In America, as in many countries, women and African Americans are victims of negative stereotypes regarding intellect. In academic fields where natural “brilliance” and “genius” are thought to be crucial, surveys have found that there are fewer women and African Americans doing PhDs. Is this proof that women and African Americans lack natural ability since there are fewer of them in those fields? Or is there another explanation?
To investigate this further, researchers at the University of Illinois used a new method to measure whether “brilliance” and “genius” are prized attributes in a given field. They compared fields by counting the frequency of the words “brilliant” and “genius” being used in reviews of professors on RateMyProfessors.com. The website has over 15 million reviews across all fields, giving the researchers a great way of investigating the relationships between diversity and how people view the importance of natural genius in a given field.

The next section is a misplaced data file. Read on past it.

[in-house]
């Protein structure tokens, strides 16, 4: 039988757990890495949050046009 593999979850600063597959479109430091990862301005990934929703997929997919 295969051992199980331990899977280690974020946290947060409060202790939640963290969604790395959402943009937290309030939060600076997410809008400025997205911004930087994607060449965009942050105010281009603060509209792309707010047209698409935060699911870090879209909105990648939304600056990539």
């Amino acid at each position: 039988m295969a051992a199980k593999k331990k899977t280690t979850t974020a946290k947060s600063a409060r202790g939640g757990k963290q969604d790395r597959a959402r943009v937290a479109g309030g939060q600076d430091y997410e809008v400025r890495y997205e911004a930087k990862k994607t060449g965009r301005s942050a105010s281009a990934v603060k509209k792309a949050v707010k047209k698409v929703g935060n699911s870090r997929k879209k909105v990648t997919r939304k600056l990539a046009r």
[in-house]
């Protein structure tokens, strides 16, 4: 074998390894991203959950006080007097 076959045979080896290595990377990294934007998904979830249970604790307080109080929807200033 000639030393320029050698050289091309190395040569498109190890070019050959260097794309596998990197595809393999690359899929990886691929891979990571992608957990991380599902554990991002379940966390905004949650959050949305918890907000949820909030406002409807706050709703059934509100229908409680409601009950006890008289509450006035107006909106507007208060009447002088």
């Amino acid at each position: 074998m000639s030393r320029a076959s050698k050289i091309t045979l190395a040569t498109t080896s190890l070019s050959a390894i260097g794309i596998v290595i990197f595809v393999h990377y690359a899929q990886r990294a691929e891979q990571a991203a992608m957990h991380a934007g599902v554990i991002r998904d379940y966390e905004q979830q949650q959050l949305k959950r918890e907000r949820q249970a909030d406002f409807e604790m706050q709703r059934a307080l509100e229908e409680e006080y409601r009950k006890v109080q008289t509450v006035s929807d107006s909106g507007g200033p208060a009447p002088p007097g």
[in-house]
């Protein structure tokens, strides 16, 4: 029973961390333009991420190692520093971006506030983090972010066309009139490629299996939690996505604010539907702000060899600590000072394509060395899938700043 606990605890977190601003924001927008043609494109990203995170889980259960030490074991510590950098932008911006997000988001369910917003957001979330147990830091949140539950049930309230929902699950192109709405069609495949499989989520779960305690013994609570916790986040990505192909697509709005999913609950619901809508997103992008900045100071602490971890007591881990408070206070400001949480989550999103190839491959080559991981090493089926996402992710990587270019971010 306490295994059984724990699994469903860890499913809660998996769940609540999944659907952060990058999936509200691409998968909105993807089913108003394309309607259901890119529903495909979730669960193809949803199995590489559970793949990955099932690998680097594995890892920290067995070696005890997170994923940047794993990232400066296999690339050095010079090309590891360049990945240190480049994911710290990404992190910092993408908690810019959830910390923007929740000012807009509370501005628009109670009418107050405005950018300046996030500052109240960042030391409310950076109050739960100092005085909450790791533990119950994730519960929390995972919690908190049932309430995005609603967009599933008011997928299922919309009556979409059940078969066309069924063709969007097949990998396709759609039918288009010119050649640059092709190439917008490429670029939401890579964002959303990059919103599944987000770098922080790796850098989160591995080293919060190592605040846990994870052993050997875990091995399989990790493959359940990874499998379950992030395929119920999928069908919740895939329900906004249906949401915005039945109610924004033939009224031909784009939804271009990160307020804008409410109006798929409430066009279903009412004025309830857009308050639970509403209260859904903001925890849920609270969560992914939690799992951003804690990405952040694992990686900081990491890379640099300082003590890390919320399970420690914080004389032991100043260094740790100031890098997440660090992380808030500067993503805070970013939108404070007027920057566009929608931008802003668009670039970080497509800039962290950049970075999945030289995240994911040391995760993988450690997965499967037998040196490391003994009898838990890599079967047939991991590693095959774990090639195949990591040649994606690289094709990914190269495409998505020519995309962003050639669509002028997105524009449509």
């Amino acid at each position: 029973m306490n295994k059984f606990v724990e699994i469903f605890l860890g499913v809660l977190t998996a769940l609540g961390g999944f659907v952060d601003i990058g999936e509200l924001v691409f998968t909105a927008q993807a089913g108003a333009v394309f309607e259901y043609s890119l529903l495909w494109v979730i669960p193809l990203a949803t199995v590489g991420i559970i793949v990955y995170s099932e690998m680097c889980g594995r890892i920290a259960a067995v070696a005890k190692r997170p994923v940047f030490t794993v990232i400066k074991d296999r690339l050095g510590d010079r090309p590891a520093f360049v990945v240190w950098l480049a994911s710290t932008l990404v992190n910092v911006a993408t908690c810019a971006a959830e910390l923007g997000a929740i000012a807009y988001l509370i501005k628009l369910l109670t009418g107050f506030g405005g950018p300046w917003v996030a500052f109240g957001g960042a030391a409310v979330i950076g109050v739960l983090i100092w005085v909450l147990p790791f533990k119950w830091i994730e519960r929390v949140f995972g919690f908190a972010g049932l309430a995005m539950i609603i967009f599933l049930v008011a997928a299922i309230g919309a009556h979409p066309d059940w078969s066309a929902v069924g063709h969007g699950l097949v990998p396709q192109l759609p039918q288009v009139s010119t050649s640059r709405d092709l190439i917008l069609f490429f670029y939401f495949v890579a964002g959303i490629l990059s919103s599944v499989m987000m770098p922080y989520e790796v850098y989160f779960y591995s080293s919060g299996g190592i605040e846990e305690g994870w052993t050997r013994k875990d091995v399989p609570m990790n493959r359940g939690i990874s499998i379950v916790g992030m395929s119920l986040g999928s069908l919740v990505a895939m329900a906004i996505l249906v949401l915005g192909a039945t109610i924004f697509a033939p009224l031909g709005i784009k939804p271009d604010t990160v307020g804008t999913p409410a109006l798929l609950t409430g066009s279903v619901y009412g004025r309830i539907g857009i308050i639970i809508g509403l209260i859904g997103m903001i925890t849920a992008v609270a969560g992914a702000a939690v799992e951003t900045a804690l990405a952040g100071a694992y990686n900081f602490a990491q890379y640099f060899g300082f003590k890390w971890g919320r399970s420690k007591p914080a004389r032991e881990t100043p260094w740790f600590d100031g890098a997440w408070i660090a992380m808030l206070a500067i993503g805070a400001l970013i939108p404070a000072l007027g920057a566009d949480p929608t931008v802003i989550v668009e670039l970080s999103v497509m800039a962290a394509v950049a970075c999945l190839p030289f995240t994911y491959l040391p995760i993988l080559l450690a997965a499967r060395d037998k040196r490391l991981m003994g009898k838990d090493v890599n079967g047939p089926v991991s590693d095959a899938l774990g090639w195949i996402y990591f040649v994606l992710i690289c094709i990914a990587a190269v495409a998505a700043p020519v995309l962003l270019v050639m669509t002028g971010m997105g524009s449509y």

The method was able to accurately predict if a field had fewer than average women and African Americans doing PhDs. If a field had more uses of “brilliant” and “genius” in reviews of professors, those fields reliably had less women and African Americans. This doesn’t suggest that the stereotypes are accurate. What it suggests is that there’s a relationship between the perceived importance of natural ability in a given field and the level of diversity. Women and African Americans are known to face negative stereotypes regarding intellect within many fields.
If a field is more likely to be associated with requiring natural genius, it’s also likely to be less diverse than other fields. This tells us less about the natural ability of entire groups of people and more about sexism, racism, and the effects that stereotypes have on people’s careers. The researchers found that the genius-requiring fields had fewer women and African Americans at earlier stages in education such as during bachelor’s degrees. The students aren’t dropping out before they have the chance to reach PhDs; the stereotypes are putting women and African Americans off even starting in some fields. This could help explain why we see worse levels of sexism in some male-dominated fields than others.
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